After my mother, my school life was a total disaster. My younger brother because he was so much attached to our mother, so I was the one to take her place. I did my best to take care of him—as much an eight-year-old girl can take care of her five-year-old brother. It was really difficult for me to raise him as a gentleman because every next person would say that he was only going to become the reflection of our father when he grew up. I had to lie to my classmates, saying that my dad had also died just to protect our fake dignity and to alleviate the suspicious glares.
But soon, my cousins started telling everyone in the school that we were the children of a murderer. Then came the gossip and teasing. My sister was driven to tears from the isolation and the taunts. To her, they said, “You are the daughter of a murderer, you are also a murderer.”
There were times when I got angry and went to those girls just to fight with them but deep inside, I was also ashamed. I also wanted someone to fight for me, but no one was there except for Allah.
Not only the others, but even our own relatives also turned against us. They called us “bad blood,” “curses,” and “children of a criminal.” They took our home, our property, my father’s cars, my mother’s gold jewelry, and everything we owned. They said they were “safekeeping” all of these things until we became “mature enough.” But that never was really the case. The reason why they even let us stay in their house was my grandfather. He had named his property on my brother’s name and some of it on us sisters’ names.
• • •
I had high goals, even under the given circumstances. I wanted to study and build a home (my home from where no one else could rule. So, I did the only thing I could do to break free. I opposed my family. I told them that I would not go through with whom they were forcing me to marry, and they threw me out from their home. My sister came with me but, since my brother was only 15 years old, he stayed with them. Again, we were homeless.
But around that time, good things began to happen. In 2015, my father’s elder brother took me to their home and my sister got admission in a university in another city and she moved there, and somehow, she survived. After hard work in school, when I turned 18, I received admission with a full scholarship to the best IT university in Pakistan.
Everything was getting better but life had yet another surprise for me. My uncle, in whose house we were living, got cancer too and died within a year. I lost my mental state completely and, consequently, my scholarship. was the only supporter of me in the whole world at that time. Now he was gone too. After my uncle’s death, everything changed.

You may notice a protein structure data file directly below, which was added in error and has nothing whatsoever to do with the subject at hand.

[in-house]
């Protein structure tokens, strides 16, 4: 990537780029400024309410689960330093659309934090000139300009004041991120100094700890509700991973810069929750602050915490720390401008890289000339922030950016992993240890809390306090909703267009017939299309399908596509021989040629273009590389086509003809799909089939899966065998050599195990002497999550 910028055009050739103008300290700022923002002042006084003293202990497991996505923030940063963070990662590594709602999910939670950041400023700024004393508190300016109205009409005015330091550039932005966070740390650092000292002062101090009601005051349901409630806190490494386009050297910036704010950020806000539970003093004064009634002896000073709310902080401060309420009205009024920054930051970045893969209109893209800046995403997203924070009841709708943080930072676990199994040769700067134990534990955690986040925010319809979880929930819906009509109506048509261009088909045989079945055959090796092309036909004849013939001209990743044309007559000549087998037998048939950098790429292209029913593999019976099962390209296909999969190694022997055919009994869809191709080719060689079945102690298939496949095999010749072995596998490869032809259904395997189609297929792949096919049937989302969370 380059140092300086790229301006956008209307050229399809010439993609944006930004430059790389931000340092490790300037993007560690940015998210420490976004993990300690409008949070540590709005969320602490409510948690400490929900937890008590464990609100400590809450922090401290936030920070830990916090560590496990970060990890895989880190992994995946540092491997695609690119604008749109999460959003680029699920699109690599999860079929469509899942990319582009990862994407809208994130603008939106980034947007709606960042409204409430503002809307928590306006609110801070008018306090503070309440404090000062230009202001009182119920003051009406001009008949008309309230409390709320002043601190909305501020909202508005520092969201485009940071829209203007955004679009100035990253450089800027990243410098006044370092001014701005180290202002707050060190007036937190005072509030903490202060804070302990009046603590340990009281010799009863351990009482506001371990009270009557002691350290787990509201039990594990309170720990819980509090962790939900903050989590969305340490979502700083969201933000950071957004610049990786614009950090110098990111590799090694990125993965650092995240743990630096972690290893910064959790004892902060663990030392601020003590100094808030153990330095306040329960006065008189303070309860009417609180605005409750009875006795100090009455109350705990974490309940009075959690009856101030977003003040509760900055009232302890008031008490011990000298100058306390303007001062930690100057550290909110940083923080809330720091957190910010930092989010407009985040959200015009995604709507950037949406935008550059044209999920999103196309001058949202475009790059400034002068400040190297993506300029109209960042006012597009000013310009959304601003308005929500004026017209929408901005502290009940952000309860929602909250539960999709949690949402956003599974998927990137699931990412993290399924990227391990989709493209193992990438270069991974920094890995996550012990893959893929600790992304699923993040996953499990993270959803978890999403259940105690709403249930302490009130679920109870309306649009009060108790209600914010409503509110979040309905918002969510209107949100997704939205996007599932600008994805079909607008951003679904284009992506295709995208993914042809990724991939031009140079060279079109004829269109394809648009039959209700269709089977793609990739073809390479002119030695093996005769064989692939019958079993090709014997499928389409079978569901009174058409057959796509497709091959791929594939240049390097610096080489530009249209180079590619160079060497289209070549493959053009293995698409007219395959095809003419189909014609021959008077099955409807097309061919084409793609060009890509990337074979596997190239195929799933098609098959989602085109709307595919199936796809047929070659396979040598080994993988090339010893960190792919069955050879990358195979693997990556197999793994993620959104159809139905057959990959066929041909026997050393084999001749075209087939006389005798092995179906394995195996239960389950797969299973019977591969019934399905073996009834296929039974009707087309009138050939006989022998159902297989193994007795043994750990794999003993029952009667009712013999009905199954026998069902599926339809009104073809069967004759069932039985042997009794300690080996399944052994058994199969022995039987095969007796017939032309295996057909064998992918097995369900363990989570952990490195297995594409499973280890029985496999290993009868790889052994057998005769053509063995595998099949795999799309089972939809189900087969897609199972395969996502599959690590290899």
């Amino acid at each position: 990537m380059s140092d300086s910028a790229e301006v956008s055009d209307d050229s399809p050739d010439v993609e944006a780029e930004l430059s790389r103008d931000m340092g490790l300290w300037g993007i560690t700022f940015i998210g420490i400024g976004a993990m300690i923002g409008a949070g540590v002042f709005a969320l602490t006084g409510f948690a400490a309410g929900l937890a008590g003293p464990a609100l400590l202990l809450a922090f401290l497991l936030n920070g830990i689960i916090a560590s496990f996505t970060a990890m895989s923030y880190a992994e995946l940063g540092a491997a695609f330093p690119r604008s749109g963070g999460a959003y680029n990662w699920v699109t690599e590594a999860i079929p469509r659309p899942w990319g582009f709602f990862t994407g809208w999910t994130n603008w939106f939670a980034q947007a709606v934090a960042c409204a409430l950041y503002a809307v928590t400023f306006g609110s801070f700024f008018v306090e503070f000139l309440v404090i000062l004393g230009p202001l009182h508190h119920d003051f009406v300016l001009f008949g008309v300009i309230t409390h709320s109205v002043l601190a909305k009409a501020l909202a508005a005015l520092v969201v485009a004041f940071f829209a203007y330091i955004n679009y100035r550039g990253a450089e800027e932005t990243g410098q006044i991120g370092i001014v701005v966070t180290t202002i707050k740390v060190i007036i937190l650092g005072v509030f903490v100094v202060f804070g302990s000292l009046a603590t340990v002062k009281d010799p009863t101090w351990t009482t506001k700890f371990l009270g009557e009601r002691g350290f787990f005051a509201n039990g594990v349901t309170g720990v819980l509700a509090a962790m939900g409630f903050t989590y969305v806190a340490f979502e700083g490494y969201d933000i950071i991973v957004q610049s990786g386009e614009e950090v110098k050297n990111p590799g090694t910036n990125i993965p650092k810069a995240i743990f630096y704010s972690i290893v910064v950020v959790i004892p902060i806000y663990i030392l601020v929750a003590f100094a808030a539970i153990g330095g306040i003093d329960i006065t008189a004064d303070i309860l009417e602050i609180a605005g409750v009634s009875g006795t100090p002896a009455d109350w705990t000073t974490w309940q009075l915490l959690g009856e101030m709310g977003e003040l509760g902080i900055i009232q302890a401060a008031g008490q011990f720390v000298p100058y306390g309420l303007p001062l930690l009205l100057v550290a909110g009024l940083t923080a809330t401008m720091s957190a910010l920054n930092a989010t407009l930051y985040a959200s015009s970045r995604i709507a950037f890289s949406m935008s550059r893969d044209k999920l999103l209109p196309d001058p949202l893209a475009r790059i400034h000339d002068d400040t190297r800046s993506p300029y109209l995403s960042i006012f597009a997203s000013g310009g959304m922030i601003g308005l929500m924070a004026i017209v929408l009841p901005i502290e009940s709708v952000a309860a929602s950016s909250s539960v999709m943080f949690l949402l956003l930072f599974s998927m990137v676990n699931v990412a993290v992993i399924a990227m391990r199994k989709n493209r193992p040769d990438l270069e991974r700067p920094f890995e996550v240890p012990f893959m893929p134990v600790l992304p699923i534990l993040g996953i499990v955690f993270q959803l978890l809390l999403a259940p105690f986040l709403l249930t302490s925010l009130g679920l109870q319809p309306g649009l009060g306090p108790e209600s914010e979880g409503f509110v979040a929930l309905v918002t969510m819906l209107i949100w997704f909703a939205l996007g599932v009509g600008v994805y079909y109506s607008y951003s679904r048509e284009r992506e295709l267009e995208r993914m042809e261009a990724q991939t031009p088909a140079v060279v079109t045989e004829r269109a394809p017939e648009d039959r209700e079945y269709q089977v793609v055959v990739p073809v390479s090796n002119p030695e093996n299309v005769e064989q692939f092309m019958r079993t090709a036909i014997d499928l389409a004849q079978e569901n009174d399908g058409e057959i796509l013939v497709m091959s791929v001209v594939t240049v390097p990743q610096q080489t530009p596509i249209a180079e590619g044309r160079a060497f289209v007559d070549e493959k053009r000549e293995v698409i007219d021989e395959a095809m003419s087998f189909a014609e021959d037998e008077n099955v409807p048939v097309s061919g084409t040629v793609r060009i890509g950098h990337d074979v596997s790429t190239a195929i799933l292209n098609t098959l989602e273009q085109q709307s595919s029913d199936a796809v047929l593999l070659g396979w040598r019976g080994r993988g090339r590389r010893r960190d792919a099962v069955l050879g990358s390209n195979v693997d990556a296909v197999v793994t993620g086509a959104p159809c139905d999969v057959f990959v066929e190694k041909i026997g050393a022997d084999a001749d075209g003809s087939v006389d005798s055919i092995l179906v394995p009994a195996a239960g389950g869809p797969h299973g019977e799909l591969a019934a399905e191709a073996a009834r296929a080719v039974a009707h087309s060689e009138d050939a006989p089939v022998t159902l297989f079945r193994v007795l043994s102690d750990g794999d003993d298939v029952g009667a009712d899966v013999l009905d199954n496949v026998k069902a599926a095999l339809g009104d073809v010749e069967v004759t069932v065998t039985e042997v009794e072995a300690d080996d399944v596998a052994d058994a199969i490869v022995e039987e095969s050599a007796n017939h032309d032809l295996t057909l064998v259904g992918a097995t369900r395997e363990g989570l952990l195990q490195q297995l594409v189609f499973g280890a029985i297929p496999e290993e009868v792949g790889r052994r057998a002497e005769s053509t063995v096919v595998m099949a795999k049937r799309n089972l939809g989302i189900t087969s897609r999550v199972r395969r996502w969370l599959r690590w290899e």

I continued living with my uncle’s family, but their indifference and hostility crept in. I was silenced and my wings were clipped. I tried taking my own life many times to rid myself of all the heartbreak. Somehow, I survived my attempts, thankfully so. To experience death’s foyer will make you realize many things.
I had come to learn that this world is so materialistic and status-seeking. But when we part from the world, we take none of these. The things we leave behind will fade in time; only our good deeds will remain.
After this time in my life, I turned completely to God. I had faith in God, and in myself, and I believed that if one does good to themselves and to others, sooner or later, good things will happen. My friends from university had helped me to pay my dues. And I, on the other hand, have also started earning from the classes I teach back home. My sister will be completing her degree soon and my brother started studying for his Bachelor’s of Law.
And once again, after a long time, my life seems to be a little better. I have learned that a person can go through the toughest of times, only if they don’t give up on themselves. Optimism is the faith that leads to achievement. Everything is again getting better from before. I still sometimes wish my father would come back one day and ask everyone how they treated us, but I know that kind of thinking is stupid. I have got to live for myself, live my dreams and help my siblings live theirs, and show this world that we aren’t the reflections of our father, rather, the products of our own hard work and struggles…
This is the story of Zoya
Zoya grew up in a wealthy family, only to have it all crumble when her father was uncovered as a known criminal. For years, Zoya and her siblings bounced from one tragedy to another. It broke Zoya, but in time she found strength to overcome and be made new. Zoya is currently living in Pakistan and studying at a nearby university. She is in her third year of Bachelor’s degree in IT. She has a large social circle who supports her in every difficult situation and never lets her fall. Recently she got engaged and now she is letting people know that they really matter. She is moving forward to live and living it on her own standards.
This story first touched our hearts on November 25, 2019.
| Writer: Zaid Mubbasher | Editor: Colleen Walker |